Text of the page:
Members of Congress are pushing to stop the Food and Drug Administration from approving genetically engineered salmon, saying not enough is known about a fish they say could harm fishery businesses in coastal states.
It appeared last year that the FDA might approve the engineered salmon quickly. But the congressional pushback and a lack of action by the FDA could mean the fish won’t be on the nation’s dinner tables any time soon.
The fish, which grows twice as fast as the conventional variety, is engineered by AquaBounty, a Massachusetts-based company, but not yet allowed on the market. The company’s application has been pending for more than 15 years. If the agency approves it, it would be the first time the government allows such modified animals to be marketed for people to eat.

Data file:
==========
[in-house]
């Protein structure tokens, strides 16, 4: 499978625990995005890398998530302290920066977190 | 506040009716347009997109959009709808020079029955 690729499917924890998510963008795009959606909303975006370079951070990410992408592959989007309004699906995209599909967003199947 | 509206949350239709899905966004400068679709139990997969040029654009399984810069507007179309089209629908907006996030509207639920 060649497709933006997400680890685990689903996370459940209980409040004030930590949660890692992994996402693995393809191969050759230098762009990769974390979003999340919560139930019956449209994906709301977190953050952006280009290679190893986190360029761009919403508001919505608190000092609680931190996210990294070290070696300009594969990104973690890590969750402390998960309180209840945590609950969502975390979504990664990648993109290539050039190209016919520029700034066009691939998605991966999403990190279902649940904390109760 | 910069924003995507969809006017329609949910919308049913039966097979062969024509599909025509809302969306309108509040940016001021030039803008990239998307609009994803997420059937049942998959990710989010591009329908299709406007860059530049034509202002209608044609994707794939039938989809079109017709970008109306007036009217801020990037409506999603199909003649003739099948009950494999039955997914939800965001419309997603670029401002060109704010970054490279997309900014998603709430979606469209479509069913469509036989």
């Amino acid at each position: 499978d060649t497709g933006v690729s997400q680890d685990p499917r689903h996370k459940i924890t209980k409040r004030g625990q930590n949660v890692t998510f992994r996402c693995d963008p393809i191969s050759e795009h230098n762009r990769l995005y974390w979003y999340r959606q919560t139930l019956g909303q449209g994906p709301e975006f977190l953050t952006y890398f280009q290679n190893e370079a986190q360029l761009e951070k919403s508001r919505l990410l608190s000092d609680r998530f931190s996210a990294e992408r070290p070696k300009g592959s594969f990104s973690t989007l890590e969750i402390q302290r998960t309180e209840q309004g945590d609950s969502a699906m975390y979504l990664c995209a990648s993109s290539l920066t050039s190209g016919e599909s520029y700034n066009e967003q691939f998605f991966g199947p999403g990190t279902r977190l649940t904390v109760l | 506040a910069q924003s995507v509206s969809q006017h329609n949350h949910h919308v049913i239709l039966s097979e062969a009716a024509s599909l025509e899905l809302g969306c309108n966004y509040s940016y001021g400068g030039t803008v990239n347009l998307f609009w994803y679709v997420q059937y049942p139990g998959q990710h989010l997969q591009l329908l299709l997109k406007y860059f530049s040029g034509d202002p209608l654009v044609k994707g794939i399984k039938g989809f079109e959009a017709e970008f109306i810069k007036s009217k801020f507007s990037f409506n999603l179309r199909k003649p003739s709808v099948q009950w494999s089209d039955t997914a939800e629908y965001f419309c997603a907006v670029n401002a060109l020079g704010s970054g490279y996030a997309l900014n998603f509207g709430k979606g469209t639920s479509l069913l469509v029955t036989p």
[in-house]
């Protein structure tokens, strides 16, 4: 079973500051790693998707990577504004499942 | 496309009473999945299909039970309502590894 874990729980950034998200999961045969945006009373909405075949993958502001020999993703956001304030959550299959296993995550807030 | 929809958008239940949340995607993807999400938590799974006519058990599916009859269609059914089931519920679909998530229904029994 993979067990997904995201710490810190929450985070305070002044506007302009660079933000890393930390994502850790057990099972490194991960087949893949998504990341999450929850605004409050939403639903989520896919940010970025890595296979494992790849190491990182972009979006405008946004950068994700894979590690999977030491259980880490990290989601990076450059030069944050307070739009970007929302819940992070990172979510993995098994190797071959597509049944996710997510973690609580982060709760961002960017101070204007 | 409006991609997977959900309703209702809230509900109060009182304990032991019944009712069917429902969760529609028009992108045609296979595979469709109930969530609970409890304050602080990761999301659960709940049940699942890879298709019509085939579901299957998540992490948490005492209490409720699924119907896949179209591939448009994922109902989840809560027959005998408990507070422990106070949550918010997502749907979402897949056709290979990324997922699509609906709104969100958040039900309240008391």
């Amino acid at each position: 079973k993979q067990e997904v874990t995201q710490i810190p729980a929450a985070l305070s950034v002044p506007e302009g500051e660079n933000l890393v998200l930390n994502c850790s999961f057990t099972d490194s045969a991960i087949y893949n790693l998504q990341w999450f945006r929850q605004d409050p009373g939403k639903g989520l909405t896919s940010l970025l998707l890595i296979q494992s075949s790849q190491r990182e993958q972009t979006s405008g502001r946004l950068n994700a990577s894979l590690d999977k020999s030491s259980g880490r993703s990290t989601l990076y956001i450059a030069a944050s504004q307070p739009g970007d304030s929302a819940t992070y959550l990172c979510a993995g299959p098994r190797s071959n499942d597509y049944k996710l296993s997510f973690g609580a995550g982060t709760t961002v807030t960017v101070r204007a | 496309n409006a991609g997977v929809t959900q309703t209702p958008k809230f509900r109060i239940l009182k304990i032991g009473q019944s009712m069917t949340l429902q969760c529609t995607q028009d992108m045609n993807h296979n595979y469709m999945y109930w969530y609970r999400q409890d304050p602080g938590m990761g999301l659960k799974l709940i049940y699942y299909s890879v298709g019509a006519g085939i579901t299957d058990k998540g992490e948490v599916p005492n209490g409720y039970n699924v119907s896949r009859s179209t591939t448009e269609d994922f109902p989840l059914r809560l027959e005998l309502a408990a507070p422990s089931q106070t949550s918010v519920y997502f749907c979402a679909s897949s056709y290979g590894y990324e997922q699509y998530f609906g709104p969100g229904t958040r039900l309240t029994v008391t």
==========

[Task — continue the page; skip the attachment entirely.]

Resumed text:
Congressional opposition to the engineered fish is led by members of the Alaska delegation. They see the modified salmon as a threat to the state’s wild salmon industry.